The rise and tragic fall of “hacktivist” Aaron Swartz, “America’s youngest public-domain enthusiast.”
Aaron Swartz was a shy computer prodigy who couldn’t bear to be constrained by institutional hierarchies. As a teen, he was already an independent thinker, programmer, writer, and activist deeply concerned with free and open access to information for the public good. Raised in a moneyed Chicago suburb, he came of age during the vehement first battles over music downloading, the canary in the Internet mine. Swartz’s tragically shortened life was defined by the clash between his idealistic beliefs about “free culture” and the ever-morphing laws governing intellectual property. Two forthcoming books slated for release on the third anniversary of his death take thoughtful, caring measure of Swartz, his extraordinary achievements, and the overly aggressive prosecution that led to his suicide at age 26.
The Boy Who Could Change the World is a remarkably substantial collection of writings given the terrible brevity of Swartz’s intellectually daring life, from his geeky ardor for code to his collaborative, web-driven dreams of saving the world. Swartz’s mentor and friend, Lawrence Lessig, a professor of law at Harvard and U.S. presidential candidate, introduces the collection, in which Swartz reveals himself to be ardently inquisitive, self-deprecating, funny, brilliant, radical, and quixotic. The book organizes his writings according to his primary fascinations: computers, politics, and free culture, the last a concept rooted in the belief that access to knowledge and the ability to use it constitute the way to empowerment and justice. Swartz’s multifaceted activism included orchestrating massive online petitions protesting copyright and antipiracy bills. Swartz also wrote passionately about books (Kafka and David Foster Wallace were particular favorites), magazines, movies, music, and education. Each section is preceded by an illuminating essay by Swartz’s associates, including science fiction writer Cory Doctorow, Slate columnist David Auerbach, and David Segal, with whom Swartz cofounded the activism organization, Demand Progress.
For all his lofty ideals about open access, Swartz chose
an ignoble form of digital civil disobedience.
Journalist Peters tells Swartz’s story in full in The Idealist: Aaron Swartz and the Rise of Free Culture on the Internet. In this impressively nimble and engrossing big-picture biography, Peters places hacktivist Swartz within a pantheon of intellectual property trailblazers and presents a colorful history of American publishing, public libraries, censorship, and copyright law. He begins with Noah Webster, the founding editor of New York City’s first daily newspaper, an author’s rights champion in a time of brazen pirate publishers, and the determined compiler of the revolutionary American Dictionary of the English Language. Peters is equally intrigued by Henry Putnam, who served for 40 years as a progressive librarian of Congress. Moving forward to the first wave of “digital utopians,” Peters profiles Michael Hart, founder of Project Gutenberg, and tracks the drama and irony implicit in the coevolution of the digital realm and the laws meant to control it.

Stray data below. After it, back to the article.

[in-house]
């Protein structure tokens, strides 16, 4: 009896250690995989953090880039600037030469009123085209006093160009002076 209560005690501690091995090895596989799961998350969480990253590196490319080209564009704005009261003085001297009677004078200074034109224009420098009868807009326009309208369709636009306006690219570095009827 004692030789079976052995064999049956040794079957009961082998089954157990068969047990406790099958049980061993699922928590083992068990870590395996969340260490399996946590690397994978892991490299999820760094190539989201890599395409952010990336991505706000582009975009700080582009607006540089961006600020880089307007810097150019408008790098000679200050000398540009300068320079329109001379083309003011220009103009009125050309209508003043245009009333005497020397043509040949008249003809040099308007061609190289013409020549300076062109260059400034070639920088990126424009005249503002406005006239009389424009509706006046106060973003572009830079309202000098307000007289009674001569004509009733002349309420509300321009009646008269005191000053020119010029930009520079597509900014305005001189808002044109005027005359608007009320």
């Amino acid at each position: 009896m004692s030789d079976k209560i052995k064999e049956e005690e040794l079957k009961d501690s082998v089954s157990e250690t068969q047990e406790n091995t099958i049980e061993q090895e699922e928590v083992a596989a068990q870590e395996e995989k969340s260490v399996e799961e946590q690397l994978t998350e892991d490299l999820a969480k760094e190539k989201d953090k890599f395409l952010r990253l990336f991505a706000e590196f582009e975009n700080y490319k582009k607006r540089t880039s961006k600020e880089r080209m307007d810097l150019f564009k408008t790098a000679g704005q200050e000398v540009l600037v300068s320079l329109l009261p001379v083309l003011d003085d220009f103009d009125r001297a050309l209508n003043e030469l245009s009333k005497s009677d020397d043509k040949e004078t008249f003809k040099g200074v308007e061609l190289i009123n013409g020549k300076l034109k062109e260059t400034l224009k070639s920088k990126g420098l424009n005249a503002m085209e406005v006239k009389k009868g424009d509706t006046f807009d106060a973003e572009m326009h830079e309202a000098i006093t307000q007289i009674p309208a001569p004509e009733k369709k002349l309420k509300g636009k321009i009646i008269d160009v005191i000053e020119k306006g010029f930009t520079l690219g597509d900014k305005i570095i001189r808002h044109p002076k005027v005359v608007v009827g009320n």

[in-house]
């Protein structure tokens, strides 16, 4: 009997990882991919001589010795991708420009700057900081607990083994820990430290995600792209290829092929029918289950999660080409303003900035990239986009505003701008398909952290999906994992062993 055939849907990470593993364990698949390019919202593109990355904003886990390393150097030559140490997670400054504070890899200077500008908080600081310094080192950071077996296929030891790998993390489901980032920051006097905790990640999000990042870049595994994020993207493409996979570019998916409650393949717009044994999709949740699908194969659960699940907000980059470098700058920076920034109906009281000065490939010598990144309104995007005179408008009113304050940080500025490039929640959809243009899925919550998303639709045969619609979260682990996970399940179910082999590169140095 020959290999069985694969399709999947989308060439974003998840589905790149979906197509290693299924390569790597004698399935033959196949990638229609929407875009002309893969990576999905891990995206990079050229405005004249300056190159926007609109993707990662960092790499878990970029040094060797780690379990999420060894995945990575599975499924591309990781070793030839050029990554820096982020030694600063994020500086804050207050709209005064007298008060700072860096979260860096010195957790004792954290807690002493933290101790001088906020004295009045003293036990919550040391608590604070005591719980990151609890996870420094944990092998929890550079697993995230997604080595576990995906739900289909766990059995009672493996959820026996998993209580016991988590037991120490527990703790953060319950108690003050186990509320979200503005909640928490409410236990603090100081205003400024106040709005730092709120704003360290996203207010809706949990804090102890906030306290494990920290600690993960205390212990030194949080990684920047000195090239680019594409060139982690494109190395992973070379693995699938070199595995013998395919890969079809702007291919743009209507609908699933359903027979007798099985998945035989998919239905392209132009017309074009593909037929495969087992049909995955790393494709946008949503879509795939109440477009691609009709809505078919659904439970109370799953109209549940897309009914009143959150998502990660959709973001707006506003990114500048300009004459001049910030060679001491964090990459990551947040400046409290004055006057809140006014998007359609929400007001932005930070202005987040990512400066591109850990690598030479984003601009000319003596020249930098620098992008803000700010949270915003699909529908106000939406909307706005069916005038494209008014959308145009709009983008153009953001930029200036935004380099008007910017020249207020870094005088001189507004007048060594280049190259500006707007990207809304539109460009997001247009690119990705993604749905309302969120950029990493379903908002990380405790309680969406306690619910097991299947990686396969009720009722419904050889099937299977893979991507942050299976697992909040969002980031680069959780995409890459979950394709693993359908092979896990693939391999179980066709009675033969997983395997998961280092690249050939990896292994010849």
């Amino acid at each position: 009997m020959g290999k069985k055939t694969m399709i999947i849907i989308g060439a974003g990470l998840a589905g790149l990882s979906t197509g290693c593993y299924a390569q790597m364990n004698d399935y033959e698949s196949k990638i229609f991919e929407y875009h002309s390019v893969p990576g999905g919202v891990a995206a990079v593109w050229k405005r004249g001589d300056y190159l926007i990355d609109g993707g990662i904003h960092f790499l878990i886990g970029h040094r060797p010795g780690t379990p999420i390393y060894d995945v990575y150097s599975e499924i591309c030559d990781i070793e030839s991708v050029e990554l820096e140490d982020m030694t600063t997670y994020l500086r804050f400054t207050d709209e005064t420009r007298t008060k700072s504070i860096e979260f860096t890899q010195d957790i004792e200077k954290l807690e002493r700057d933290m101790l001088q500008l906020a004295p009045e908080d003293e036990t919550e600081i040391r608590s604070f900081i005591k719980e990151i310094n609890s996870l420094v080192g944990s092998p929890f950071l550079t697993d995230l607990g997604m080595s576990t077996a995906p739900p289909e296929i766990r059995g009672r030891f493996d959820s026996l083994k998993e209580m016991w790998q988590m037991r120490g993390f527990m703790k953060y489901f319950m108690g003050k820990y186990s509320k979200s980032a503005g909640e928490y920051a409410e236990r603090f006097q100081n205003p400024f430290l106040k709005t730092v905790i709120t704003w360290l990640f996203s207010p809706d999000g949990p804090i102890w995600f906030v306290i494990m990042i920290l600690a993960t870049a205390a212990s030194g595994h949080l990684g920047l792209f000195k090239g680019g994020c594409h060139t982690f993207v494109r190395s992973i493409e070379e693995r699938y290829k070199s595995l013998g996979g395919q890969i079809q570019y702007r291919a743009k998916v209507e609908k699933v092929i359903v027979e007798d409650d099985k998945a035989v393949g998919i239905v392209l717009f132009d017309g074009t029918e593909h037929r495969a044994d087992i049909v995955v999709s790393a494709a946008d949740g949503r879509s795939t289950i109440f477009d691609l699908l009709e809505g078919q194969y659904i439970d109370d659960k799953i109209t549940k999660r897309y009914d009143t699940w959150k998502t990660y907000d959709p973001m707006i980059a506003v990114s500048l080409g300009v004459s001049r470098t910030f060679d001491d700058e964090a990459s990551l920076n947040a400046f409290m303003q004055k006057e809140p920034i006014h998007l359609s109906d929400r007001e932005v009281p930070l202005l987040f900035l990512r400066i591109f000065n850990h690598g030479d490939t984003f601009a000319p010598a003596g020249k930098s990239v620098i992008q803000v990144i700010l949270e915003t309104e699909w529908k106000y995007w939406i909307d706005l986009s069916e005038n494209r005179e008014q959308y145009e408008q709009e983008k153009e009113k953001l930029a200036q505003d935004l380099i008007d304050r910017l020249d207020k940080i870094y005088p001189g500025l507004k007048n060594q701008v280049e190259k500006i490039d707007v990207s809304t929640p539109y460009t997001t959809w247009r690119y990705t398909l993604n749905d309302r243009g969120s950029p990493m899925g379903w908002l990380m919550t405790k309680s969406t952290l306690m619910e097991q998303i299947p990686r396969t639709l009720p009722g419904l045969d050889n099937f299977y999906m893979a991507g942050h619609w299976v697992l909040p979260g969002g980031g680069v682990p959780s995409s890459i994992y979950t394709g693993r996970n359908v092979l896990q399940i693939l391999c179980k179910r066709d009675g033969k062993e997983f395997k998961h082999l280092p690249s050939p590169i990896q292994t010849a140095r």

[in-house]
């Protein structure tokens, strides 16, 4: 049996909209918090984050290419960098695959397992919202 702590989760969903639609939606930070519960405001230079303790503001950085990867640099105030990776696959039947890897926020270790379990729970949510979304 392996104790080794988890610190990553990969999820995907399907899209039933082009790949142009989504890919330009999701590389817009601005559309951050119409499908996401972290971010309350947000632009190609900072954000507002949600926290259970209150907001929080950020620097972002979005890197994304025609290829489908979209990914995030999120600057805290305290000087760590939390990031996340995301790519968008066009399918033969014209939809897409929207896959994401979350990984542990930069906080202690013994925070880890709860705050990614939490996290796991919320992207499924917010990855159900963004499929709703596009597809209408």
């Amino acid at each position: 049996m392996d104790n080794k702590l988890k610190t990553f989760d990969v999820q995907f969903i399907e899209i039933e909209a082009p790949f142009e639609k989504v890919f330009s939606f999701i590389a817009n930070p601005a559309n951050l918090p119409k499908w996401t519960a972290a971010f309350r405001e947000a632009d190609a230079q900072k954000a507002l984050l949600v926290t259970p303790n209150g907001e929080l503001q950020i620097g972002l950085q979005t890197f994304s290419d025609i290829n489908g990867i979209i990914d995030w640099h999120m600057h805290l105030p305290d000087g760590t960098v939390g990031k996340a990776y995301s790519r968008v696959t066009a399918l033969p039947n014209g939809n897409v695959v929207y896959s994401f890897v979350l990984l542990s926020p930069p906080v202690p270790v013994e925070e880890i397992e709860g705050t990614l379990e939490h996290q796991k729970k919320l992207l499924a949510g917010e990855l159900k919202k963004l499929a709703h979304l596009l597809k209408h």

As “America’s youngest public-domain enthusiast,” eighth-grader Swartz came up with a crowd-sourced encyclopedia that predated Wikipedia. He dropped out of his private high school, then followed Lessig to Stanford University, but college was also a disappointment. This painfully self-conscious, articulate, dogmatic, finicky “free culture” advocate maintained a spiky, popular blog, worked for the online startup Reddit, and became a millionaire when it was bought by Condé Nast. Swartz then launched a succession of innovative and impactive activist websites, and in 2008 put his name to a text that fatally complicated his ensuing legal nightmare, the “Guerrilla Open Access Manifesto.”
For all his lofty ideals about open access, Swartz chose an ignoble form of digital civil disobedience, the massive downloading of scientific journals on JSTOR, an online journal storage site. He got caught, and as the humiliating and alarming investigation rolled on, this brainy, influential activist was charged with 13 felonies in an act of legal grandstanding and overkill. Even JSTOR objected to the severity of the indictment, and many felt sure that Swartz would prevail. But he became increasingly terrified, ashamed, and hopeless and, as always, chose to go his own way, taking his life in January 2013.
All that fascinated, concerned, inspired, and provoked Swartz remains complex and in flux, problematic and promising as every facet of our lives is yoked to the Internet, and we struggle with issues of privacy, security, livelihood, and sociopolitical power. Swartz’s writings and Peters’ historically grounded and deeply involving biography illuminate the roots of today’s thorny quandaries.
This review first appeared in the December 1, 2015, issue of Booklist.